Preferably, according to the present invention, said pollutant comprise S02 content and/or wherein the said sorbent is injected such as the normalized stoichiometric ratio NSR is of maximum 2.

Elsewhere, according to the present invention, the maximum peak of S02 released at the stack reached less than 20 mg/Nm3 using high surface and high porosity hydrated lime, according to the invention, while regular peaks of S02 above 100 mg/Nm3 have been observed using standard hydrated lime of the prior art in similar conditions. The process according to the present invention is being described with a powdery sorbent comprising at least a high pore volume and high specific surface area slaked lime injected in the flue gases. Of course, the high pore volume and high specific surface area slaked lime can be produced by the manufacturer and transported to the site where the flue gas treatment shall be performed or can be produced in situ from quicklime using a process for manufacturing said high pore volume and high specific surface area slaked lime as described in EP0861209, EP1896364, EP3130562 or even in the not yet published international patent application PCT/EP 2016/064740 or PCT/EP2016/064701 in the name of the present applicant, which content is hereby incorporated in reference.

Preferably, said high pore volume and high specific surface area slaked lime injected in the process according to the present invention presents a BJH partial pore volume consisting of pores with a diameter ranging from 100 to 400 A equal to or greater than 0.10 cm3/g, preferably equal to or greater than 0.12 cm3/g, more preferably equal to or greater than 0.15 cm3/g,.

By the terms BJH partial pore volume, it is meant within the meaning of the present invention, the partial pore volume determined by manometry with adsorption of nitrogen after degasing in vacuum at 190°C for at least 2 hours and calculated according the multipoint BJH method from the

desorption curve for pores having a diameter ranging from 100 to 400 A, as described in the ISO 9277/2010E standard.

In a preferred embodiment of the process according to the present invention, said high pore volume and high specific surface area slaked lime presents a BJH pore volume obtained from nitrogen desorption equal to or lower than 0.30 cm3/g.

More preferably, said high pore volume and high specific surface area slaked lime presents a BJH total pore volume equal to or greater than 0.17 cm3/g, preferably equal to or greater than 0.19 cm3/g, advantageously equal to or greater than 0.20 cm3/g.

By the terms BJH total pore volume, it is meant within the meaning of the present invention, the total pore volume determined by manometry with adsorption of nitrogen after degasing in vacuum at 190°C for at least 2 hours and calculated according the multipoint BJH method from the desorption curve for pores having a diameter lower than or equal to 1000 A, as described in the ISO 9277/2010E standard.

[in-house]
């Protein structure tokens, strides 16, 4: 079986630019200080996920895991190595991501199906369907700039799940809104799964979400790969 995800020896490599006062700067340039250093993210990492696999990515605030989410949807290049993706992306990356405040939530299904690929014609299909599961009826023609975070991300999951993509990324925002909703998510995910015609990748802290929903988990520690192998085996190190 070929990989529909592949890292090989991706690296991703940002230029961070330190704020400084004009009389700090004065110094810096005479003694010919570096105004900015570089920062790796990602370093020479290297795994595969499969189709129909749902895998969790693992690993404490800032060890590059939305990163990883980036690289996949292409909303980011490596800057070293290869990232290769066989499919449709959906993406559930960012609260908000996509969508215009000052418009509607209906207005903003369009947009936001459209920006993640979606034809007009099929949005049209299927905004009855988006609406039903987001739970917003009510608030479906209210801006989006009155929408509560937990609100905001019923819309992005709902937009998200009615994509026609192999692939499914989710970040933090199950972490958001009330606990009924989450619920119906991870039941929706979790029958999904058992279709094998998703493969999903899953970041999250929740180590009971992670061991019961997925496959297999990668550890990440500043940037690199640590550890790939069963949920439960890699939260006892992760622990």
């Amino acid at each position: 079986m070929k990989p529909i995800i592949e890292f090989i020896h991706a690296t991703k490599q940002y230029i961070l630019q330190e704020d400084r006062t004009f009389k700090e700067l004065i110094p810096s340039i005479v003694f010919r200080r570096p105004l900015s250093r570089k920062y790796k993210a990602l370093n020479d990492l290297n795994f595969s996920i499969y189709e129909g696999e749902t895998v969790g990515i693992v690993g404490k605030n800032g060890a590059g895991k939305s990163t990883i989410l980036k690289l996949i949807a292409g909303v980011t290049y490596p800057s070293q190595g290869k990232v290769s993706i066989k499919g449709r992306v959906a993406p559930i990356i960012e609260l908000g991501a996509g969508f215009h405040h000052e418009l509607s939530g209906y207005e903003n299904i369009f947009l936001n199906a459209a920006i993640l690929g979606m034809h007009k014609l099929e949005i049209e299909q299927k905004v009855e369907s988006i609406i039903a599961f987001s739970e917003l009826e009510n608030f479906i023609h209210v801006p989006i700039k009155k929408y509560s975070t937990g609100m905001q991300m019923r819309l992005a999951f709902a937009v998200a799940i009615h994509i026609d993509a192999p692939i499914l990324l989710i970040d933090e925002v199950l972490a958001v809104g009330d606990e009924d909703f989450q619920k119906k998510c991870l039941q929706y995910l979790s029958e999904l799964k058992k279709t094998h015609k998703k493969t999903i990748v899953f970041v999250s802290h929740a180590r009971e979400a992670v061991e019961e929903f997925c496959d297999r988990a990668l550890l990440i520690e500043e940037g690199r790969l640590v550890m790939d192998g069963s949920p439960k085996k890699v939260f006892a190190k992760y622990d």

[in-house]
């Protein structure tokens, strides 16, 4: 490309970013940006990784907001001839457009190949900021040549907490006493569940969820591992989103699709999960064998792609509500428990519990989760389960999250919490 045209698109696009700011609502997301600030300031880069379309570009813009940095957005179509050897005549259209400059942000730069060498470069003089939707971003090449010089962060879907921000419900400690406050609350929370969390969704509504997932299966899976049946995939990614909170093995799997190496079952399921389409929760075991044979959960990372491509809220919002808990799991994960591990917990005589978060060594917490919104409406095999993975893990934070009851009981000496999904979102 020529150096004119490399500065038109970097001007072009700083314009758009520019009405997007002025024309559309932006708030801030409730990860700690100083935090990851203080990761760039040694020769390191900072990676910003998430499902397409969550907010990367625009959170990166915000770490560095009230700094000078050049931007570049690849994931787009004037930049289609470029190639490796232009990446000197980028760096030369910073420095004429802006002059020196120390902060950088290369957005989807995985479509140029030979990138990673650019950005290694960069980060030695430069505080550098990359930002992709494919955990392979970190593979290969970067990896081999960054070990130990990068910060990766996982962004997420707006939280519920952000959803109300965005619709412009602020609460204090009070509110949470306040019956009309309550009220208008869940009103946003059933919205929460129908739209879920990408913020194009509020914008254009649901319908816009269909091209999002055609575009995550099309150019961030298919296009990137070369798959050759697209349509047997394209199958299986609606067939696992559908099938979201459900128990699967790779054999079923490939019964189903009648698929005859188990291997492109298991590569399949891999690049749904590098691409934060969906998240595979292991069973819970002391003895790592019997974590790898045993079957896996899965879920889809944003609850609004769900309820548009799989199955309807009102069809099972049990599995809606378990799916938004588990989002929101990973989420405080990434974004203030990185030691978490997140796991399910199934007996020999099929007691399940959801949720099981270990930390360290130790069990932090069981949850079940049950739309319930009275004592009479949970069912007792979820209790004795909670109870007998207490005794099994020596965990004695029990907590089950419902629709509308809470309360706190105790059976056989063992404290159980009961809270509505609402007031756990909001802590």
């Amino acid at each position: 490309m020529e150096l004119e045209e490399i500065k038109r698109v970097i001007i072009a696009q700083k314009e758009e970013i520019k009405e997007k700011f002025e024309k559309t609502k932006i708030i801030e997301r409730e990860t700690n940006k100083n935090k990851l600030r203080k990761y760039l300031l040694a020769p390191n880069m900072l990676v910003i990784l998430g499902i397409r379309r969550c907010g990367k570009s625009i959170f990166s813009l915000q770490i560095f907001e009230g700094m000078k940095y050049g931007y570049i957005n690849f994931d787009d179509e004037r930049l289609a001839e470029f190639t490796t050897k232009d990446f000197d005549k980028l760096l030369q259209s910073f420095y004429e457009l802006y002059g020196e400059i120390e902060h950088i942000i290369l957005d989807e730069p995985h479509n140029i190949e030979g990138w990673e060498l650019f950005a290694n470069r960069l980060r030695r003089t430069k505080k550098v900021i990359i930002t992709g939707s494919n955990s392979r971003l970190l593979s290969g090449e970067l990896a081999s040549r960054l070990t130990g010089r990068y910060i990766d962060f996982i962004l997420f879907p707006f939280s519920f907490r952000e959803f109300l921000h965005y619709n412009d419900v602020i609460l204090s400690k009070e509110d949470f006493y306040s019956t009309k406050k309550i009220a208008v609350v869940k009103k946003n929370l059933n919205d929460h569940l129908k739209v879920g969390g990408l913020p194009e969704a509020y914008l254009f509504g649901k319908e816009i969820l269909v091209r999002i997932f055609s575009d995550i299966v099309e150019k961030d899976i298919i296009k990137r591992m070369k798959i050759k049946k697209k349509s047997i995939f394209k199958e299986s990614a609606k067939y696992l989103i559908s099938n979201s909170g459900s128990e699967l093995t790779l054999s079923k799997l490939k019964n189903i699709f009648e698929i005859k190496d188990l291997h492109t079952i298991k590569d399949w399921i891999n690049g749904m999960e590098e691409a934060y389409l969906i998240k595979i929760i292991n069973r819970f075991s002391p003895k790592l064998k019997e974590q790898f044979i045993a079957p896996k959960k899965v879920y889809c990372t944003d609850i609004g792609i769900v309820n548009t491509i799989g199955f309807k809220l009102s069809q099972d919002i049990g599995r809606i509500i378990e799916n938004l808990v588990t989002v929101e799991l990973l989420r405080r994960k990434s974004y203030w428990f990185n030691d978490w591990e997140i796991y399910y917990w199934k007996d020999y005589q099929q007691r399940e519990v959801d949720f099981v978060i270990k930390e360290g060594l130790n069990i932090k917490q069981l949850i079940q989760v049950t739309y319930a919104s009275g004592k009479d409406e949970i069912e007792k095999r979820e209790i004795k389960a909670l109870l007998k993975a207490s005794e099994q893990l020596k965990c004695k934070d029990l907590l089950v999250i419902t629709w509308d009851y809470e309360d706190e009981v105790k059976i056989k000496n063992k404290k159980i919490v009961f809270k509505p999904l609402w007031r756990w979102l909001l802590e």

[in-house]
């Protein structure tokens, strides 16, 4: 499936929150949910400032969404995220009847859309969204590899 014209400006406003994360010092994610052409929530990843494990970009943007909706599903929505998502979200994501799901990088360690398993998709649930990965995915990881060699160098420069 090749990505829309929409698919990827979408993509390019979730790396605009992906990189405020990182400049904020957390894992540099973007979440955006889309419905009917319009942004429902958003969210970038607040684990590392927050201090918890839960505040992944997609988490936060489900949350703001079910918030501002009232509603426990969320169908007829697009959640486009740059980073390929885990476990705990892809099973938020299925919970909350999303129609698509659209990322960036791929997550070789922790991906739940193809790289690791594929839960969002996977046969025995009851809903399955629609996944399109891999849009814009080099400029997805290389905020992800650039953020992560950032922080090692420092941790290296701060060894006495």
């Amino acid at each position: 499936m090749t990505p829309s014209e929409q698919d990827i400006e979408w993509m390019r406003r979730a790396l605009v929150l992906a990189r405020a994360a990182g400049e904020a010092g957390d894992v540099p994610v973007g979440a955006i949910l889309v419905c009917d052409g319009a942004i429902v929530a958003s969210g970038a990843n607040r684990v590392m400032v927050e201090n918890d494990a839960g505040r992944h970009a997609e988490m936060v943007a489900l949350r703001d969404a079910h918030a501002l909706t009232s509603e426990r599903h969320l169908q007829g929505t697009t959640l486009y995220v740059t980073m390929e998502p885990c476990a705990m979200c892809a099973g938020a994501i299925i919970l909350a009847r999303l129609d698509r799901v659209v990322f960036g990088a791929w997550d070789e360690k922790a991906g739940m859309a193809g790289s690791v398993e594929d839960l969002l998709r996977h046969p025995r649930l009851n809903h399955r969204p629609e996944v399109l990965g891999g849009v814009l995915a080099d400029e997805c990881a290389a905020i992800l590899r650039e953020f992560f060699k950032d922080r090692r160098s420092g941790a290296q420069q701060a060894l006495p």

In a further preferred embodiment of the process according to the present invention, said slaked lime has a BJH total pore volume inferior or equal to 0.30 cm3/g.

In a particular embodiment of the process according to the present invention, said high pore volume and high specific surface area slaked lime presents a BET specific surface area, calculated according to the BET method (ISO 9277:2010E standard) and obtained from nitrogen adsorption equal to or greater than 28 m2/g, preferably equal to or greater than 30 m2/g, more preferably equal to or greater than 32 m2/g, advantageously equal to or greater than 35 m2/g.

By the terms "BET specific surface area calculated according to the BET method (ISO 9277:2010E standard)", it is meant the specific surface area of the lime product measured by manometry with adsorption of nitrogen after degassing in vacuum at 190°C for at least 2 hours and calculated according to the multipoint BET method as described in the ISO 9277:2010E standard.

In a more particular embodiment of the process according to the present invention, said high pore volume and high specific surface area slaked lime presents a BET specific surface area calculated according to the BET method (ISO 9277:2010E standard) and obtained from nitrogen adsorption equal to or lower than 50 m2/g- Advantageously, in the process according to the present invention, the sorbent is recycled at a recycling ratio comprised between 0.5 and 300, advantageously between 2 and 150, preferably between 10 to 60, the recycling ratio being defined as the injection rate of sorbent particles recycled and returned to said reactor divided by the injection rate of fresh sorbent. More particularly, in the process according to the present invention, the reactor presents a temperature at a reactor outlet between 70°C and 220°C.

In yet another preferred embodiment of the present invention, said high pore volume and high specific surface area slaked lime presents an alkali metal content that is equal to or greater than 0.2% and equal to or less than 3.5% based on the total weight of said high pore volume and high specific surface area slaked lime.

Preferably, said alkali metal is sodium or potassium or lithium or a combination thereof, more preferably sodium or potassium or a combination thereof, even more preferably sodium.

In an embodiment of the present invention, said suspension stays in movement inside said reactor for a predetermined residence time, preferably superior than 1 seconds, more preferably superior than 5 seconds, and preferably inferior than 20 minutes, more preferably inferior than 5 minutes, more preferably inferior than 1 minute.